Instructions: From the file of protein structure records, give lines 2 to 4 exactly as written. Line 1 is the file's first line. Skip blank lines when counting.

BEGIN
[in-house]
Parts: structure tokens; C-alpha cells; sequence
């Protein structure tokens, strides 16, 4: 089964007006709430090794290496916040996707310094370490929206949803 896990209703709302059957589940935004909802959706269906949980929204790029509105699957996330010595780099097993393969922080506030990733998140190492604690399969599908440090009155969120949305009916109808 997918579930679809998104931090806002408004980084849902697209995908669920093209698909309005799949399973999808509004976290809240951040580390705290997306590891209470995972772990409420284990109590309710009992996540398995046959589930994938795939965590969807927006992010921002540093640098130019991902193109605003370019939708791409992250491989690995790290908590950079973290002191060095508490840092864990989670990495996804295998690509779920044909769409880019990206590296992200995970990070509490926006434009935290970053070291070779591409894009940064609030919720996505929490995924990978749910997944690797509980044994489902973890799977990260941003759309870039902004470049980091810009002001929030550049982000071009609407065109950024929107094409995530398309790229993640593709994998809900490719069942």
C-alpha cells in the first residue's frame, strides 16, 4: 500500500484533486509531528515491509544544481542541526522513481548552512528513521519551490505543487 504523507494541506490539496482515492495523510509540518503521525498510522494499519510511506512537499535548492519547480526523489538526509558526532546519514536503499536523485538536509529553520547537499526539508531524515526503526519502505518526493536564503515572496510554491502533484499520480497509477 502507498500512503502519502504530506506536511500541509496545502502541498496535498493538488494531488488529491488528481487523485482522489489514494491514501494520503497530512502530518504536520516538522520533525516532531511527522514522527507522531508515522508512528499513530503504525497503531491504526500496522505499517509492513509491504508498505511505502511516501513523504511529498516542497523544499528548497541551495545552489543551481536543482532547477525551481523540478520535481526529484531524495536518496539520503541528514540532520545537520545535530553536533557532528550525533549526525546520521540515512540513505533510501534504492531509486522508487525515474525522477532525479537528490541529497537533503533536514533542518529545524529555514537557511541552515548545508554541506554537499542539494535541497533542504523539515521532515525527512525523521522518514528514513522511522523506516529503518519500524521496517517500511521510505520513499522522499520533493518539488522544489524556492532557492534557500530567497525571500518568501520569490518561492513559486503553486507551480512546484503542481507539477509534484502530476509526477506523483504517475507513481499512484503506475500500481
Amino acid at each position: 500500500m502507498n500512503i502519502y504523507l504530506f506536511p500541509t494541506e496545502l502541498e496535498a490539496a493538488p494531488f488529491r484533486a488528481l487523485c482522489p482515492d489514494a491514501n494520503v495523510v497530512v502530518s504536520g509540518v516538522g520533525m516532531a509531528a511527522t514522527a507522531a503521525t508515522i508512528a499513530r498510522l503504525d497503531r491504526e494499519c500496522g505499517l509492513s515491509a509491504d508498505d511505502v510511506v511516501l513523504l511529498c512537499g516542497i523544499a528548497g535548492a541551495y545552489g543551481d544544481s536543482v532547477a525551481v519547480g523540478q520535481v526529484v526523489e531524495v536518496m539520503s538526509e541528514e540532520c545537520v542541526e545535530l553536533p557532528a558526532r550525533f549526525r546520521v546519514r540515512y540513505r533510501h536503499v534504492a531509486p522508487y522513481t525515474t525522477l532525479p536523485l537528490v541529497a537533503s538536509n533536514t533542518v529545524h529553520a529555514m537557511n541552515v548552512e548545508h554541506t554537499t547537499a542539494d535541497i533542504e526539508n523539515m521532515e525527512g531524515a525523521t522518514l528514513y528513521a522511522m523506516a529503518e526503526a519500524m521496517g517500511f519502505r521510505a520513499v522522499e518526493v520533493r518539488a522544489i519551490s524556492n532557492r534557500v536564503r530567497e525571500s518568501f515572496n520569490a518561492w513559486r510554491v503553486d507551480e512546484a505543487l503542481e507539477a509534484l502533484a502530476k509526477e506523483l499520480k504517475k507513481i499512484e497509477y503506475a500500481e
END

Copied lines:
Parts: structure tokens; C-alpha cells; sequence
């Protein structure tokens, strides 16, 4: 089964007006709430090794290496916040996707310094370490929206949803 896990209703709302059957589940935004909802959706269906949980929204790029509105699957996330010595780099097993393969922080506030990733998140190492604690399969599908440090009155969120949305009916109808 997918579930679809998104931090806002408004980084849902697209995908669920093209698909309005799949399973999808509004976290809240951040580390705290997306590891209470995972772990409420284990109590309710009992996540398995046959589930994938795939965590969807927006992010921002540093640098130019991902193109605003370019939708791409992250491989690995790290908590950079973290002191060095508490840092864990989670990495996804295998690509779920044909769409880019990206590296992200995970990070509490926006434009935290970053070291070779591409894009940064609030919720996505929490995924990978749910997944690797509980044994489902973890799977990260941003759309870039902004470049980091810009002001929030550049982000071009609407065109950024929107094409995530398309790229993640593709994998809900490719069942």
C-alpha cells in the first residue's frame, strides 16, 4: 500500500484533486509531528515491509544544481542541526522513481548552512528513521519551490505543487 504523507494541506490539496482515492495523510509540518503521525498510522494499519510511506512537499535548492519547480526523489538526509558526532546519514536503499536523485538536509529553520547537499526539508531524515526503526519502505518526493536564503515572496510554491502533484499520480497509477 502507498500512503502519502504530506506536511500541509496545502502541498496535498493538488494531488488529491488528481487523485482522489489514494491514501494520503497530512502530518504536520516538522520533525516532531511527522514522527507522531508515522508512528499513530503504525497503531491504526500496522505499517509492513509491504508498505511505502511516501513523504511529498516542497523544499528548497541551495545552489543551481536543482532547477525551481523540478520535481526529484531524495536518496539520503541528514540532520545537520545535530553536533557532528550525533549526525546520521540515512540513505533510501534504492531509486522508487525515474525522477532525479537528490541529497537533503533536514533542518529545524529555514537557511541552515548545508554541506554537499542539494535541497533542504523539515521532515525527512525523521522518514528514513522511522523506516529503518519500524521496517517500511521510505520513499522522499520533493518539488522544489524556492532557492534557500530567497525571500518568501520569490518561492513559486503553486507551480512546484503542481507539477509534484502530476509526477506523483504517475507513481499512484503506475500500481